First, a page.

The New Zealand Multi-Centre Stillbirth Case-Control Study Protocol.docx (78.47 kB)
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The New Zealand Multi-Centre Stillbirth Case-Control Study Protocol. (Linked to manuscript 'Going to sleep in the supine position is a modifiable risk factor for late pregnancy stillbirth; findings from the New Zealand multi-centre stillbirth case-control study'.)

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journal contribution
posted on 13.07.2016 by Lesley McCowan, Tomasina Stacey, Minglan Li, Robin Cronin, John Thompson, Edwin Mitchell

The death of an unborn child is a devastating event which currently affects approximately 500 New Zealand families annually; a rate of 8 per 1000 births. The Auckland Stillbirth Study, which aimed to identify modifiable risk factors for late stillbirth (at or beyond 28 weeks’ gestation), found that women who did not go to sleep on their left side on the night before the baby was thought to have died had a two-fold increase in risk of late stillbirth compared with those who went to sleep on their left. The greatest risk occurred in women who went to sleep supine [Adjusted odds ratio (OR) 2.54 (1.04 to 6.18)] and was independent of known confounders. The editorial accompanying our publication in the BMJ, stressed that our findings were hypothesis generating and highlighted the urgent need for confirmation before public health initiatives were undertaken to modify maternal going-to-sleep position. This provided the stimulus for the New Zealand Multi-Centre Stillbirth Case-Control Study.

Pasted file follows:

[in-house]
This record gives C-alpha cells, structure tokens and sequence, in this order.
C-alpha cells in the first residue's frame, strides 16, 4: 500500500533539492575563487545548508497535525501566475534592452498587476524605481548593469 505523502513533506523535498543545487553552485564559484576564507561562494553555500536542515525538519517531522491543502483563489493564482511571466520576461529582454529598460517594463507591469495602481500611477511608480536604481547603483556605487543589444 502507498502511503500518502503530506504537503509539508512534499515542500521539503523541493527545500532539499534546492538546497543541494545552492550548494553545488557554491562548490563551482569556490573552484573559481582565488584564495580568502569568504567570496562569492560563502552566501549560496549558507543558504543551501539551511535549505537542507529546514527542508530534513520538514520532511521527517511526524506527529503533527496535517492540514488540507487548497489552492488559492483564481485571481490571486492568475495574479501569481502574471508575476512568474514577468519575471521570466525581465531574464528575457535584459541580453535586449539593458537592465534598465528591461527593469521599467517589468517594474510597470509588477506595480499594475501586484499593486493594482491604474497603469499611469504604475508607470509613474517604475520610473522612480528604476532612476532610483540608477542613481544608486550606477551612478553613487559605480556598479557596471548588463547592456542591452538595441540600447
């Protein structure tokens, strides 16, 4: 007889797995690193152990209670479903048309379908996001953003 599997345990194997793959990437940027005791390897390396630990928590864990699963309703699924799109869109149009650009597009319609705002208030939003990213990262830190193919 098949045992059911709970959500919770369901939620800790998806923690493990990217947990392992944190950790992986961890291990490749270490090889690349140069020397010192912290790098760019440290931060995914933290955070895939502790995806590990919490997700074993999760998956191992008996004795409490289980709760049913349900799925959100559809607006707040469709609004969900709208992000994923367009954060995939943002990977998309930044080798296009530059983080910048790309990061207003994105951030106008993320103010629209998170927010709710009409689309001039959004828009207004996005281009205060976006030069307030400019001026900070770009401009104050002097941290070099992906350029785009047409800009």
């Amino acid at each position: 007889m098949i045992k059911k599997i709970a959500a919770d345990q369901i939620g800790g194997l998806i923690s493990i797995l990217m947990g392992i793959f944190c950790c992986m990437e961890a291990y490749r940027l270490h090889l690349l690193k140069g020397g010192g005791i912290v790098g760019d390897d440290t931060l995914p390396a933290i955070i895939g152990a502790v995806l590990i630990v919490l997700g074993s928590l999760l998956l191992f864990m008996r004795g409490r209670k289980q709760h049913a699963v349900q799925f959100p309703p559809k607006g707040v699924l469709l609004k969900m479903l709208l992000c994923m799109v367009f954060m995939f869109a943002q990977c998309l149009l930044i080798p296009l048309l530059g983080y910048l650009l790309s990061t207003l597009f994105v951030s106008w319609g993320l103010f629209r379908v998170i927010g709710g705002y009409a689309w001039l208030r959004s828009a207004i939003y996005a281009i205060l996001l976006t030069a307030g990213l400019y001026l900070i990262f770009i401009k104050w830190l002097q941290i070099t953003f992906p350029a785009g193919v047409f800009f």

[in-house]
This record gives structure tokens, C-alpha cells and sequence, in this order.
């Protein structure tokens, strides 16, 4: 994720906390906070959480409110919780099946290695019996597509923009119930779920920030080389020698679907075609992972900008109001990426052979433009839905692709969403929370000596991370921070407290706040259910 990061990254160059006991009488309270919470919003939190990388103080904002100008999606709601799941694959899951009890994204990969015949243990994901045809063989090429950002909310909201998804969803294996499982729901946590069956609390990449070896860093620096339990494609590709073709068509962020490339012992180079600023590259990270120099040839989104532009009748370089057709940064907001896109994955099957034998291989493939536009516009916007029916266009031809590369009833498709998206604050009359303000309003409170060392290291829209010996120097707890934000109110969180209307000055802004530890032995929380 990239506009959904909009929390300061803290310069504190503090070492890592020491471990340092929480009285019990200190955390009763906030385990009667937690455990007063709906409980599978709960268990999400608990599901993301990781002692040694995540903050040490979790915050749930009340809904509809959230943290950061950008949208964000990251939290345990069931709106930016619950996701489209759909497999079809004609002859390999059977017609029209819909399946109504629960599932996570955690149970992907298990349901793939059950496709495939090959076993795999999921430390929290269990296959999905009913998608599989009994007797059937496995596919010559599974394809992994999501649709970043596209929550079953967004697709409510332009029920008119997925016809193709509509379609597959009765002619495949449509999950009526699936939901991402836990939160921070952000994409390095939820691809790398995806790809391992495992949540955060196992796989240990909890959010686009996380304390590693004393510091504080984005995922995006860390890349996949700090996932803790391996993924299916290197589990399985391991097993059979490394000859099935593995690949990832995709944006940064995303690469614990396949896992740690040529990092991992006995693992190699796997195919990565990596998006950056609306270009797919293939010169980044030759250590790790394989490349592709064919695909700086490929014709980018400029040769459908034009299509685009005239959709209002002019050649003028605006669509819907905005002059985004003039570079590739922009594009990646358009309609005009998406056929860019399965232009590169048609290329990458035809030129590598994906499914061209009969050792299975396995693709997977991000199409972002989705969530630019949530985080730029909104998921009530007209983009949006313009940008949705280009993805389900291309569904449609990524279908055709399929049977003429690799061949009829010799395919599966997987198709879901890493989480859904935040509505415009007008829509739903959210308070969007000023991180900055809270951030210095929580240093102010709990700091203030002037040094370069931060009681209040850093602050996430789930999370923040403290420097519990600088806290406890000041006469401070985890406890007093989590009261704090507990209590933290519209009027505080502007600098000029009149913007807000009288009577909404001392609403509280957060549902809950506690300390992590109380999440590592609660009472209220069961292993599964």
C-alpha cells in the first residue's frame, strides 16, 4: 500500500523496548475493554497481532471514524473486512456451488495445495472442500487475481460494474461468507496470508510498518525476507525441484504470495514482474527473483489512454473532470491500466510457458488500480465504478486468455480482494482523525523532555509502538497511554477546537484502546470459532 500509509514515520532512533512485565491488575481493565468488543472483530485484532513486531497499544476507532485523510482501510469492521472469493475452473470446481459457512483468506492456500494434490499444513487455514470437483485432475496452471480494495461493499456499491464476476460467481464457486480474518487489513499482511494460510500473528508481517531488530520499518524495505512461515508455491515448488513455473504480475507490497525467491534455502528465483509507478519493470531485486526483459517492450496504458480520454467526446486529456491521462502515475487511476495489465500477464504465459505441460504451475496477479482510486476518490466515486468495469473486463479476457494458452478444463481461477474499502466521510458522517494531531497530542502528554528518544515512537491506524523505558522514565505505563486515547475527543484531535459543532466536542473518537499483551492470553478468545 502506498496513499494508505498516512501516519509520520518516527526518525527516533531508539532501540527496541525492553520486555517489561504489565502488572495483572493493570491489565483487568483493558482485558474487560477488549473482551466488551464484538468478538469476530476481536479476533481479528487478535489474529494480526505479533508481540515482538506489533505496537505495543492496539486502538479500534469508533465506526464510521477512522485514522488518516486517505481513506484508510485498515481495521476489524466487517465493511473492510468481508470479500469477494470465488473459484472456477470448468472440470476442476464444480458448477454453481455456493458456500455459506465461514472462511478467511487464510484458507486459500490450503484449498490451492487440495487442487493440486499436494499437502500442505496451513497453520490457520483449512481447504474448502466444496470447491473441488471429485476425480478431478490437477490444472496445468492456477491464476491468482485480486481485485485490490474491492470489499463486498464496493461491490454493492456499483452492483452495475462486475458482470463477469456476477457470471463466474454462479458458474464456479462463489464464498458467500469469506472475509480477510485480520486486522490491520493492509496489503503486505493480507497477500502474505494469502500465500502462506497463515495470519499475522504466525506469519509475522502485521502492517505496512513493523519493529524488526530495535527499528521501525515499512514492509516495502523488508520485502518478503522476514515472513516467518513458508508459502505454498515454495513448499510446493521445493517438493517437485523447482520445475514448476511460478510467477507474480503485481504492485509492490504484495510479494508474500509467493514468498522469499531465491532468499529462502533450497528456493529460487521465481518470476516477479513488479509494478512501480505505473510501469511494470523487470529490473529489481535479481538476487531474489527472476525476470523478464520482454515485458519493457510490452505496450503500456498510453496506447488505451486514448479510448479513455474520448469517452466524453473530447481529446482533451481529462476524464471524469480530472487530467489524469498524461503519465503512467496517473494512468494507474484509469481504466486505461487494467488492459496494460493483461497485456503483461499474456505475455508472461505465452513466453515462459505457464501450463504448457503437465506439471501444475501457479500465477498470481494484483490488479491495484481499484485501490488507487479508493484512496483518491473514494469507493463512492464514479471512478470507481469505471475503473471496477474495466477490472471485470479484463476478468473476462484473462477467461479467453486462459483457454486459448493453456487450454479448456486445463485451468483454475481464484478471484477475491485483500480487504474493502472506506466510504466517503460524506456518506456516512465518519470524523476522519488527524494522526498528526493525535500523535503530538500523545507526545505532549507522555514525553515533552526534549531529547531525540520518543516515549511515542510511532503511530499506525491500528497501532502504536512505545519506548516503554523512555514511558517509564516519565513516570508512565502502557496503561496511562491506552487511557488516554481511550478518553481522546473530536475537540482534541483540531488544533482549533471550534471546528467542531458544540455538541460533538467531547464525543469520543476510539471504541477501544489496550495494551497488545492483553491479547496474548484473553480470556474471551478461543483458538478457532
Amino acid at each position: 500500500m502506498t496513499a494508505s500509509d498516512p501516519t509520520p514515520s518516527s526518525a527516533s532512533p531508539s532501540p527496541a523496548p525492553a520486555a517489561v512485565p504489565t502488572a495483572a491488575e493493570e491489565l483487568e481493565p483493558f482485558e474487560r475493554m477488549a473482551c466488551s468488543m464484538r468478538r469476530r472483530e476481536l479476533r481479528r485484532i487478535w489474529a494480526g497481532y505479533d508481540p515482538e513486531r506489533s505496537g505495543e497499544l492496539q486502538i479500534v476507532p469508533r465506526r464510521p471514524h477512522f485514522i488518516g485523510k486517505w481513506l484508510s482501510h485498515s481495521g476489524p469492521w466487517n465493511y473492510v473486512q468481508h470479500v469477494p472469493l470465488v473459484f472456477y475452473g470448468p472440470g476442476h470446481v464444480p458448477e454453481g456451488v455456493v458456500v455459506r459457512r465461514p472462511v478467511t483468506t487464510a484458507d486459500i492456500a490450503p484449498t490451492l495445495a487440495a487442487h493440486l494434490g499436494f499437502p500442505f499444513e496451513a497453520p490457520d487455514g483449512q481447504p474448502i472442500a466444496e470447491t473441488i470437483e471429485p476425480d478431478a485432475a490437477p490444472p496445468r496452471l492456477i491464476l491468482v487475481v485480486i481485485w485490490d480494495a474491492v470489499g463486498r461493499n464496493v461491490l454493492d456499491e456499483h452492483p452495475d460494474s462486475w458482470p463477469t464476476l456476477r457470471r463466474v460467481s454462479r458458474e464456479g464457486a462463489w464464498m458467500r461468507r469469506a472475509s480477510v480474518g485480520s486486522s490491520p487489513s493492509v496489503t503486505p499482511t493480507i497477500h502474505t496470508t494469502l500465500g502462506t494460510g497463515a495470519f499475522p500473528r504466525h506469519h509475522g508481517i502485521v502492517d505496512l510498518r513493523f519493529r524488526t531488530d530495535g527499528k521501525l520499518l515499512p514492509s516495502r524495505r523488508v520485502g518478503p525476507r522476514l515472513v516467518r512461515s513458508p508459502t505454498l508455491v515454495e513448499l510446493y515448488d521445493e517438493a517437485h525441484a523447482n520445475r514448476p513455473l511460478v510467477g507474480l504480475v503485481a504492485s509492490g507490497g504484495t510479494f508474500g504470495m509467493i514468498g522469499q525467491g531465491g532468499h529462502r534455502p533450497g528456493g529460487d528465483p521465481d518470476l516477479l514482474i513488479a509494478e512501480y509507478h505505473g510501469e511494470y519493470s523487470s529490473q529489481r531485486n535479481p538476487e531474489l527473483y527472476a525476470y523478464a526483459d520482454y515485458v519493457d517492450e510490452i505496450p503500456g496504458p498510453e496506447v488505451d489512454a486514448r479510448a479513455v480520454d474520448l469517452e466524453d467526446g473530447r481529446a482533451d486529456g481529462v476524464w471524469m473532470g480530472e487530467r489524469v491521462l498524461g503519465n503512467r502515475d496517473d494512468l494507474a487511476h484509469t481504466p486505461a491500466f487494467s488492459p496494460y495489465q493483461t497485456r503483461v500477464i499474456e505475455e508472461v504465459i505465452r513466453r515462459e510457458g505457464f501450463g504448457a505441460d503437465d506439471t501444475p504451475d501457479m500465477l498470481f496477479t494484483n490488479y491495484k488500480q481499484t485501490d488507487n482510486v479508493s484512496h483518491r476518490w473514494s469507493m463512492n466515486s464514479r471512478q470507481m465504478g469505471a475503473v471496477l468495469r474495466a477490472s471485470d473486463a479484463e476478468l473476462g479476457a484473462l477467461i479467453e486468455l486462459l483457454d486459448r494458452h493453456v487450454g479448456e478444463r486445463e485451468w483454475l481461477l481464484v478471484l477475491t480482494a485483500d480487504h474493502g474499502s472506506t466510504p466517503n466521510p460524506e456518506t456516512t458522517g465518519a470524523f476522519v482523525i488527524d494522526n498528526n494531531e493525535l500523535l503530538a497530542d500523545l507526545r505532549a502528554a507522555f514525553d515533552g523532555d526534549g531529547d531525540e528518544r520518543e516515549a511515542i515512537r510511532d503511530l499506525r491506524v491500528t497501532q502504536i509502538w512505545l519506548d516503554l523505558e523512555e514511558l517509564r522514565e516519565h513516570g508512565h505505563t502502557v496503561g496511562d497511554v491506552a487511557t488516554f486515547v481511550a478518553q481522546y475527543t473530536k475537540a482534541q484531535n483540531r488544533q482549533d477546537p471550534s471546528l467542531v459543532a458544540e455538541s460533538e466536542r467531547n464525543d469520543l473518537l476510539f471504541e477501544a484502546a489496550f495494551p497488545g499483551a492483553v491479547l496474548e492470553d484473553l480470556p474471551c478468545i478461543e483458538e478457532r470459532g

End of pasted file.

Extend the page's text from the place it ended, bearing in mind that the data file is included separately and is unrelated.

Funding

The Health Research Council of New Zealand, Cure Kids, Mercia Barnes Trust, Nurture Foundation, and University of Auckland Faculty Research Development Fund.

History

Publisher (e.g. University of Auckland)

University of Auckland

Contact email

l.mccowan@auckland.ac.nz

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